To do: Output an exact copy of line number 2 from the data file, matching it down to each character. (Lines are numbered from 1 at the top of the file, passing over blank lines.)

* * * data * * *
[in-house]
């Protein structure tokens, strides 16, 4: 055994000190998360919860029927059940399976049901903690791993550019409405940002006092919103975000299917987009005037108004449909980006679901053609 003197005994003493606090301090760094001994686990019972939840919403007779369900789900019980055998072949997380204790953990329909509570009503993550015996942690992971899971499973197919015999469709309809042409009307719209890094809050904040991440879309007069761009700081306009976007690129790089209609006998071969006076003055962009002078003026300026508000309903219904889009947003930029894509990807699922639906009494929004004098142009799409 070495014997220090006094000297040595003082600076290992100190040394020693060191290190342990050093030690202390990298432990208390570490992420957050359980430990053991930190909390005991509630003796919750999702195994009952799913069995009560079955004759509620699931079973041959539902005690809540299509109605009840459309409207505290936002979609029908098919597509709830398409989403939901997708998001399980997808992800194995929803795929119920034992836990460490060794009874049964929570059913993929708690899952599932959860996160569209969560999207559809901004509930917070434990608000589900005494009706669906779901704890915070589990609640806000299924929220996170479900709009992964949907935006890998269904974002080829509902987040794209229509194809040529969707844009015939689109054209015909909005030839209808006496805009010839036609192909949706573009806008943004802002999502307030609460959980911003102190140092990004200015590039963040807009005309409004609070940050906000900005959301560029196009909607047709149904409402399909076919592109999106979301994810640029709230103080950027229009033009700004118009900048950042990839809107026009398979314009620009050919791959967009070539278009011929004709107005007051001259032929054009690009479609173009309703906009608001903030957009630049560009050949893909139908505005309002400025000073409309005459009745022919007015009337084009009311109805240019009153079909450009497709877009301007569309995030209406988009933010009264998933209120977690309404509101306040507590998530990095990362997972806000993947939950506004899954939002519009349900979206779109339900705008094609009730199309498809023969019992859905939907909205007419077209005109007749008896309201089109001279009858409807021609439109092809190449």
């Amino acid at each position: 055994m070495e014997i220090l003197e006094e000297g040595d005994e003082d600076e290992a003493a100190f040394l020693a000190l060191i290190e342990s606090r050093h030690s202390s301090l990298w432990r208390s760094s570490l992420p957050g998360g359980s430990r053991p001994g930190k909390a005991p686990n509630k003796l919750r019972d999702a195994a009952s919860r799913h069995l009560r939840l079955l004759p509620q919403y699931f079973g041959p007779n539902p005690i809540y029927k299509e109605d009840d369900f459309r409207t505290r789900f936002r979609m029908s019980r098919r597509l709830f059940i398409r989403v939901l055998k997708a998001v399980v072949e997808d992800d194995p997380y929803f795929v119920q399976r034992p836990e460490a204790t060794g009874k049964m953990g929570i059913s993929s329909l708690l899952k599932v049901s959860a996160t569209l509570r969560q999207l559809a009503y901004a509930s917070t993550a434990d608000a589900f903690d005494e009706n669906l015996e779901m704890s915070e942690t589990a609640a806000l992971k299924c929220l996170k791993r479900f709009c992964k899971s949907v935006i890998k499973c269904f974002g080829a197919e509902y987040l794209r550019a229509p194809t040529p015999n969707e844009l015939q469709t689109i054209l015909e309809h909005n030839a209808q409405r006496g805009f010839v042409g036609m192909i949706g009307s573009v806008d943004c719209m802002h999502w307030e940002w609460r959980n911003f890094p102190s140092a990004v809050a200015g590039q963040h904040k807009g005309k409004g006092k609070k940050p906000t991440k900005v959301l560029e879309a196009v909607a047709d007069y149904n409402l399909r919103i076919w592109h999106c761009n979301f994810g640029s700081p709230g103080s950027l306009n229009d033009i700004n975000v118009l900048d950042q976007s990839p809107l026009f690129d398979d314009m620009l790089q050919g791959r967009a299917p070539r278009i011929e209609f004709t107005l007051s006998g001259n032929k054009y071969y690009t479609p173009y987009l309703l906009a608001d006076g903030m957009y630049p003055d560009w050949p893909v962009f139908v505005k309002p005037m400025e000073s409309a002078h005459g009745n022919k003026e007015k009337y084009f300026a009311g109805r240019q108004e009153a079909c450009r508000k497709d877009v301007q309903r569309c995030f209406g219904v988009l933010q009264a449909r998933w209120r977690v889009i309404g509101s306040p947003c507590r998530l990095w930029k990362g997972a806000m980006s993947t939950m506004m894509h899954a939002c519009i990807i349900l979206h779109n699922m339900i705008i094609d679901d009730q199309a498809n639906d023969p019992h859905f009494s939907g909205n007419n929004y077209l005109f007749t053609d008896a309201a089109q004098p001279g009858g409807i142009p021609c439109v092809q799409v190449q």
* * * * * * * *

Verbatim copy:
């Protein structure tokens, strides 16, 4: 055994000190998360919860029927059940399976049901903690791993550019409405940002006092919103975000299917987009005037108004449909980006679901053609 003197005994003493606090301090760094001994686990019972939840919403007779369900789900019980055998072949997380204790953990329909509570009503993550015996942690992971899971499973197919015999469709309809042409009307719209890094809050904040991440879309007069761009700081306009976007690129790089209609006998071969006076003055962009002078003026300026508000309903219904889009947003930029894509990807699922639906009494929004004098142009799409 070495014997220090006094000297040595003082600076290992100190040394020693060191290190342990050093030690202390990298432990208390570490992420957050359980430990053991930190909390005991509630003796919750999702195994009952799913069995009560079955004759509620699931079973041959539902005690809540299509109605009840459309409207505290936002979609029908098919597509709830398409989403939901997708998001399980997808992800194995929803795929119920034992836990460490060794009874049964929570059913993929708690899952599932959860996160569209969560999207559809901004509930917070434990608000589900005494009706669906779901704890915070589990609640806000299924929220996170479900709009992964949907935006890998269904974002080829509902987040794209229509194809040529969707844009015939689109054209015909909005030839209808006496805009010839036609192909949706573009806008943004802002999502307030609460959980911003102190140092990004200015590039963040807009005309409004609070940050906000900005959301560029196009909607047709149904409402399909076919592109999106979301994810640029709230103080950027229009033009700004118009900048950042990839809107026009398979314009620009050919791959967009070539278009011929004709107005007051001259032929054009690009479609173009309703906009608001903030957009630049560009050949893909139908505005309002400025000073409309005459009745022919007015009337084009009311109805240019009153079909450009497709877009301007569309995030209406988009933010009264998933209120977690309404509101306040507590998530990095990362997972806000993947939950506004899954939002519009349900979206779109339900705008094609009730199309498809023969019992859905939907909205007419077209005109007749008896309201089109001279009858409807021609439109092809190449």